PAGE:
Sunday, June 4, 2017

An Interesting Event in 1983

In 1983 I was president of the Nova Scotia College of Art and Design Student Union. Because of this I was invited, among a larger group who might be called at the time, the cream of Nova Scotian youth, along with the children of the politically connected and other hangers-on to meet the Prince and Princess of Wales, Charles and Diana. In retrospect after the untimely death of Diana, Princess of Wales, I have often reflected on my meeting with the charming young princess.

It was supposed to have been a garden party on the lawn of Government House, which at the time still had a view of the harbour. But as it was overcast and weather threatened, the reception was moved inside the Georgian mansion to the North Room. I lived nearby at 1257 Hollis Street and walked to Government House dressed in my snappy dark grey Salvation Army sports coat with matching grey felt pants and suede oxfords. Looking good in 1983 man!

I had expected ultra security as I turned off Bishop to Barrington and walked down the driveway to the portico where I was met by one lone Mountie dressed warmly, not in red serge, but in a regulation bomber jacket. “May I see your invitation sir”, he asked. I produced the invite and was waved inside.

Inside the historic building I was directed by a functionary into the North Room. At that time before renovations the North Room, the main ball room of the house was essentially unchanged from the storied days of John and Francis Wentworth and had the same look and feel and stink of death as the Red Chamber in Province House.

Taking a glass of wine from a long mahogany table groaning with sandwiches, French pastries, ornate flower arrangements flowing from elaborate silver repositories and ranges of over filled wine glasses, I checked out the scene. The atmosphere was close with a hint of sun baked curtains and mold, much like a certain antebellum mansion Penny and I visited many years later in Charleston, South Carolina, which had been left literally untouched since the Civil War.

Helping myself to another glass of wine I felt a certain breathless chill
fall over the room as another functionary announced the immanent arrival of their Royal Highnesses. As this reception was intended as a garden party the females in the room were dressed accordingly in light coloured knee length party dresses with matching hats of all descriptions, some wore white gloves. It made me wonder from what social caste these girls came from, as they were all done up en règle in garden party costume. It was a fair bet every one of them could pass muster at a Waegwoltic tennis social or a Junior Bengal Lancers ball. No dykes or odd balls wearing men’s clothing in this room.

Just as I was taking in this reflection the double doors at the end of the chamber shot open and a squeal arose from the girls, as if Simon LeBon had just walked in. I saw Prince Charles first squeezing away from the crowding party dresses who swarmed his wife. The crush around the princess was intense, but I could just make her out. She was dressed in a beautiful cream dress with copper trim, big copper buttons and a smart sailor hat with the same copper finish. A stunning garment and she was very pretty and young.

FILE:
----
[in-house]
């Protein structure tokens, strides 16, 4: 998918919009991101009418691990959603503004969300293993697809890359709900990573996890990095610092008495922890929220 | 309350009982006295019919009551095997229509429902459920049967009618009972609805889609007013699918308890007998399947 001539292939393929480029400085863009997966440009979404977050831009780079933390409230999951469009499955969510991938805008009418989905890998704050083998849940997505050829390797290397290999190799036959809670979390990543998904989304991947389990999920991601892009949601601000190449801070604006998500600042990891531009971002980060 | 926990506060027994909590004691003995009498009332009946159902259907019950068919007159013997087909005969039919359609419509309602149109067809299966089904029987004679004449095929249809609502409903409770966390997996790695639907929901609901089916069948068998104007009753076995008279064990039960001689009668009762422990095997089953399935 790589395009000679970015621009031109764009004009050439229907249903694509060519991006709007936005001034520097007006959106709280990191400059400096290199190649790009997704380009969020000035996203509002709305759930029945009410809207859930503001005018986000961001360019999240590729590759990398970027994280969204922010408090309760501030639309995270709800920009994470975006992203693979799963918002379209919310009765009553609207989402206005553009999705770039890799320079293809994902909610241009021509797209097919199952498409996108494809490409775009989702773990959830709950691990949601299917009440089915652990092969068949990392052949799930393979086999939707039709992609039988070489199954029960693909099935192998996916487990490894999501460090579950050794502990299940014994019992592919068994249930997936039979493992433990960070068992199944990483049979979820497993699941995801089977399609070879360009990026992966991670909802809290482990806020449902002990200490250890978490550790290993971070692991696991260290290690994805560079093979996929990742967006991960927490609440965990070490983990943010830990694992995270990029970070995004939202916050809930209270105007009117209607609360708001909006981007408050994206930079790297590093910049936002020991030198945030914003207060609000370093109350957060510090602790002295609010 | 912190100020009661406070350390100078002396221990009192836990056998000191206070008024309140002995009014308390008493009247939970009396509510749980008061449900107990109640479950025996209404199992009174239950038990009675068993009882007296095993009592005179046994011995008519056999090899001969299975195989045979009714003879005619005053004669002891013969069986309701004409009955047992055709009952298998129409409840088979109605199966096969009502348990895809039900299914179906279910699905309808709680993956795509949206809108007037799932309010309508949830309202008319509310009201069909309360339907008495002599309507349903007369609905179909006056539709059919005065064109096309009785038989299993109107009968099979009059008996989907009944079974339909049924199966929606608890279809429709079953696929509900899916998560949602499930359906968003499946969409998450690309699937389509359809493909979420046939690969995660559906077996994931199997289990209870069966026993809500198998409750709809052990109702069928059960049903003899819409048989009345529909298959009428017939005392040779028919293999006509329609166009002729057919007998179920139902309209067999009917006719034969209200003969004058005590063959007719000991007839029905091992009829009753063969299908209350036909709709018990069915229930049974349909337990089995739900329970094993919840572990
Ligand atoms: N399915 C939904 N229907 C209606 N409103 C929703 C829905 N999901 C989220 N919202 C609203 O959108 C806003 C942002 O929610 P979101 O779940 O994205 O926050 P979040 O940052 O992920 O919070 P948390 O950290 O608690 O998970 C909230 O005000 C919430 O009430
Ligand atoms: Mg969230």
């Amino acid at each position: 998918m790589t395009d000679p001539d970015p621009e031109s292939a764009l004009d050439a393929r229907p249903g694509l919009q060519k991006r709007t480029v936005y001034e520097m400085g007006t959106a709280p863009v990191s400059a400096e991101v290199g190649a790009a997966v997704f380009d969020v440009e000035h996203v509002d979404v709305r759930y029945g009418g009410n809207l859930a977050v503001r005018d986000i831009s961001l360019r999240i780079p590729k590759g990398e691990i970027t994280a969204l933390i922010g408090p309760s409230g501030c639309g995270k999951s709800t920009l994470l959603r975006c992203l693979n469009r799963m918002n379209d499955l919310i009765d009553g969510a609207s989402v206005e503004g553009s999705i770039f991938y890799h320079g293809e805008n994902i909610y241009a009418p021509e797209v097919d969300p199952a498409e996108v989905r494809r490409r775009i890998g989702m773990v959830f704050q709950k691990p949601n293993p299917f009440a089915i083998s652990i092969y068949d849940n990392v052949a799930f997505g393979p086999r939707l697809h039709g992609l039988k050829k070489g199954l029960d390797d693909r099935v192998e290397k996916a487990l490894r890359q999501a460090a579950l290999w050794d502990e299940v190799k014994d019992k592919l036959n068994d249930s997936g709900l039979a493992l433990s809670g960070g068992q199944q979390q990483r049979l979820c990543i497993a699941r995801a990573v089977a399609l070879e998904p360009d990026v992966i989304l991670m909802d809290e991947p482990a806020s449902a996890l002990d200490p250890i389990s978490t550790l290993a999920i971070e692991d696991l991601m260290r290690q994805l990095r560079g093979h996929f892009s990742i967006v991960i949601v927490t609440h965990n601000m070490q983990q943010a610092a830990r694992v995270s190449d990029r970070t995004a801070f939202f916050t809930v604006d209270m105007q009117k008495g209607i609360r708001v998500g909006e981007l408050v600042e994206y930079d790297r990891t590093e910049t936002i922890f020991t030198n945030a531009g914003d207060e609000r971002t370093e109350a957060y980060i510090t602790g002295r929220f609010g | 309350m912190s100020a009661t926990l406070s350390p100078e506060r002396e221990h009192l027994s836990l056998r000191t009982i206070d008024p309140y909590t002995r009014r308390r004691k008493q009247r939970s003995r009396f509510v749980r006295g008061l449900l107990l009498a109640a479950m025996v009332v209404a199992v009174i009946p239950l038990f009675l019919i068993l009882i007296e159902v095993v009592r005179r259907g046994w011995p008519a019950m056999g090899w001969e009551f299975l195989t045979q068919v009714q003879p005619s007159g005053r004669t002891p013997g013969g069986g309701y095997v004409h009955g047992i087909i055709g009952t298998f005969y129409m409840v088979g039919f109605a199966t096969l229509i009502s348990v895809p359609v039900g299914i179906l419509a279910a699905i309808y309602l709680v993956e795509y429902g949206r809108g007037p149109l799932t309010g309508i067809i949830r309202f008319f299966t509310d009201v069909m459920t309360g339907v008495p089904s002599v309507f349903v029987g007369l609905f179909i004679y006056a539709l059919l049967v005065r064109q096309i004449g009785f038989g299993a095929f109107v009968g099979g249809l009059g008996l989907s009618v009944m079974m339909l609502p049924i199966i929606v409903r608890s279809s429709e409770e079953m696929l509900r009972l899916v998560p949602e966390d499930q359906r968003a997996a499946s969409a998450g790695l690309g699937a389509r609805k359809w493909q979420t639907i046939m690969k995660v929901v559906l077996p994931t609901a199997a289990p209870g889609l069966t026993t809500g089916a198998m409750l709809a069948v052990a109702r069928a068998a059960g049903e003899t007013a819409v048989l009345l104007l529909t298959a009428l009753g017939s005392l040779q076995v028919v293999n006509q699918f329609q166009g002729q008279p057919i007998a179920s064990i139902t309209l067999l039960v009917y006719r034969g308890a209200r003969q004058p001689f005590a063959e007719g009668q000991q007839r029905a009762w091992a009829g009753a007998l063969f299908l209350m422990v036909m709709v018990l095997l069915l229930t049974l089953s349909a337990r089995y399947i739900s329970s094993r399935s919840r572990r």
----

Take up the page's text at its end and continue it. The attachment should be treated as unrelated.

I noticed the Princess seemed a little ill at ease in the press of girls as if she were trapped. Her eyes moved from side to side looking to make contact and move on through the mob. Seeing my chance I put my glass down and positioned myself a little ahead of the bonnets and smiled at Diana. She spotted me instantly and reached out. The society girls looked on with some dismay as Diana moved past them and took my hand. I was perhaps the first male guest to exchange a few words with her at the party. I have no idea what I said, but it was pleasant and I knew she was just as nervous as I was, so I smiled again and wished her and her husband all the best and faded off. Looking back as I picked up another glass of wine from the mahogany table, I saw the party dresses envelop Diana once again and I felt sorry for the young princess.

After several glasses of wine and a couple canapés I felt a little more steady on my feet, in the social way so to speak and ready to say hello to Prince Charles. Prince Charles was done up in a nice toffee coloured, double breasted Duke of Windsor suit and seem quietly assured as he shook hands through a steady press of male admirers on the other side of the room.

Waiting in the queue I employed the same strategy as with Princess Diana and in an instant Charles’ eyes caught mine and out came the hand. I noticed he had a firm grip and he sized me up instantly. Caught my funny short hair, bad suite and John Lennon glasses. “So, tell me, what do you do?” he asked. I smiled broadly at the prince. “I’m an artist sir.” Prince Charles relaxed visibly at my reply. “Oh Really!” he replied. “Tell me are you one of those artist who it comes easily to, or do you have to work at it?” It was really such a charming and thoughtful question. “No Sir, I have to work at it, I replied.” Prince Charles smiled again, shook my had once more and very pleasantly closed off our conversation with, “Yes indeed, It’s the same with me, good luck.”

I don’t really remember much about the rest of the reception. Perhaps it was the wine. In due course a gentleman announced the Prince and Princess of Wales had left the room. This was our signal to clear out and out we went. I remember the strange sensation of walking out into the shabby real world of Barrington Street again. I paused under the portico, lit a cigarette and went on my way through the drizzle back to Hollis Street.

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